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Why are the kidneys so important?



Understanding what the kidneys do is essential to appreciate their importance. They are vital for survival. We are born with two after all! (Although some people may only have one – and can live perfectly healthy lives.) The kidneys are two bean shaped organs. Each is about the size of a fist. They are located below the ribs on each side of the spine. Here is a brief summary of what the kidneys do:


They filter waste products from the blood.


About 200 quarts of blood are filtered through your kidneys per day! The kidneys get rid of waste products from metabolism, medications and other toxins.


They maintain acid/base and electrolyte balance.


Normal body pH range is from 7.35 to 7.45. The kidneys play a part in maintaining this level by excreting acids or reabsorbing bases. They also keep the correct amounts of electrolytes (sodium, potassium and calcium) in the blood. Nerves, muscles and tissues require the right balance to function properly.


They maintain fluid balance.


The body likes to remain in euvolemia – which is defined as the presence of normal amounts of body fluid. The kidneys help this balance by making sure what goes in is equal to what goes out.


They help control blood pressure.


When blood pressure drops, the kidneys produce an enzyme called renin. Renin begins a cascade of reactions in the body which eventually tells the kidney to hold onto fluid and sodium and thus bring blood pressure back up to normal.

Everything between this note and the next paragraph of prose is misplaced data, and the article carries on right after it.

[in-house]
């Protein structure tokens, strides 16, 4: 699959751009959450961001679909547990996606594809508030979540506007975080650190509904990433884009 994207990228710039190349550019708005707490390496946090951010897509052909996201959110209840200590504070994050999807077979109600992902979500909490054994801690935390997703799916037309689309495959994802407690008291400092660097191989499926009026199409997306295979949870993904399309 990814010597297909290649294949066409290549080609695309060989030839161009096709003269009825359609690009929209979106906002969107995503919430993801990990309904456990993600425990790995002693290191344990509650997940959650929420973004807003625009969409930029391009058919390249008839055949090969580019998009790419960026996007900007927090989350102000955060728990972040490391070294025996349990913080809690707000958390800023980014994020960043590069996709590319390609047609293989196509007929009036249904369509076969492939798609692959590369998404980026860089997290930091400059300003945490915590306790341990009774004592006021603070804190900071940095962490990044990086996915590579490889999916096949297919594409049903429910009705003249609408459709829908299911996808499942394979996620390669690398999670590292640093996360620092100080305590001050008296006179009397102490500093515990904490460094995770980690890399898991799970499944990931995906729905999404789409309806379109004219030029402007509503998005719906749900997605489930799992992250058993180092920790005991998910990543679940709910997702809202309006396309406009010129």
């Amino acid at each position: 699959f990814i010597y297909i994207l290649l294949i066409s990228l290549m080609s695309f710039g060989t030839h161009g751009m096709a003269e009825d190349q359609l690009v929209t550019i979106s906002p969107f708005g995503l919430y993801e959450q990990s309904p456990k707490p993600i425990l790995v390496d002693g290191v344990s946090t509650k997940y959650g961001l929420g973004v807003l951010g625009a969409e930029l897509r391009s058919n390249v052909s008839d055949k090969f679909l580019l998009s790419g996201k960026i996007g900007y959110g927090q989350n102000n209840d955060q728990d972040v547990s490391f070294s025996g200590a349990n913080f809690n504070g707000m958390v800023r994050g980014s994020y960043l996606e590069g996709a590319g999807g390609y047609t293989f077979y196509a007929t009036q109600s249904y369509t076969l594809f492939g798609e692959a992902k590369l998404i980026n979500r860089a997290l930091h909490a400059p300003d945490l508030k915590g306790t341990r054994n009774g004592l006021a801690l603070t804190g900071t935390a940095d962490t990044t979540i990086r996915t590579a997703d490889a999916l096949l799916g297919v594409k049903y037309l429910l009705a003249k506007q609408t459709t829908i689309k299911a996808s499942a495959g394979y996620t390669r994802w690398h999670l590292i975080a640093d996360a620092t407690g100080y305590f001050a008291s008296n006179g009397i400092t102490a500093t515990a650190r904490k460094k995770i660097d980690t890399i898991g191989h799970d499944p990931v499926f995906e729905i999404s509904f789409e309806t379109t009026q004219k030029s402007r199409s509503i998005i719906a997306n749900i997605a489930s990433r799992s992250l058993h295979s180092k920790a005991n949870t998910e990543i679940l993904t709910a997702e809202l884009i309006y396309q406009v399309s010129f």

They help make red blood cells.


Erythropoietin is a hormone produced by the kidneys which signals bone marrow signaling to produce red blood cells. Red blood cells carry oxygen throughout the body which is essential for proper function of cells.


They help keep bones healthy.


When you take in vitamin D from food or sunlight, the kidneys turn it into the active form which is called Calcitriol. Calcitriol performs many functions: it is needed for your gut to absorb calcium, balances phosphorus and calcium in your blood and is needed for bone formation.


As you can see, the kidneys perform numerous functions that keep your whole body running properly. Many issues can arise when the kidneys aren’t working as they should…. waste products can build up in the body, electrolyte disturbances may occur, blood pressure can be elevated, you can develop anemia and weak bones. The bottom line is – you may not feel well and this can have a huge impact on the quality of your life.


In addition to following your doctors plan, proper nutrition can improve these symptoms and help stop further kidney damage. Kidney diets are not one-size-fits-all, so fortunately that bland and boring “renal diet” you found on google is not necessarily right for you – and it could actually be doing more harm than good. This is why meeting with a registered dietitian, especially one who specializes in kidney nutrition, is so important. Take the leap and give nutrition a try, your kidneys are worth it!



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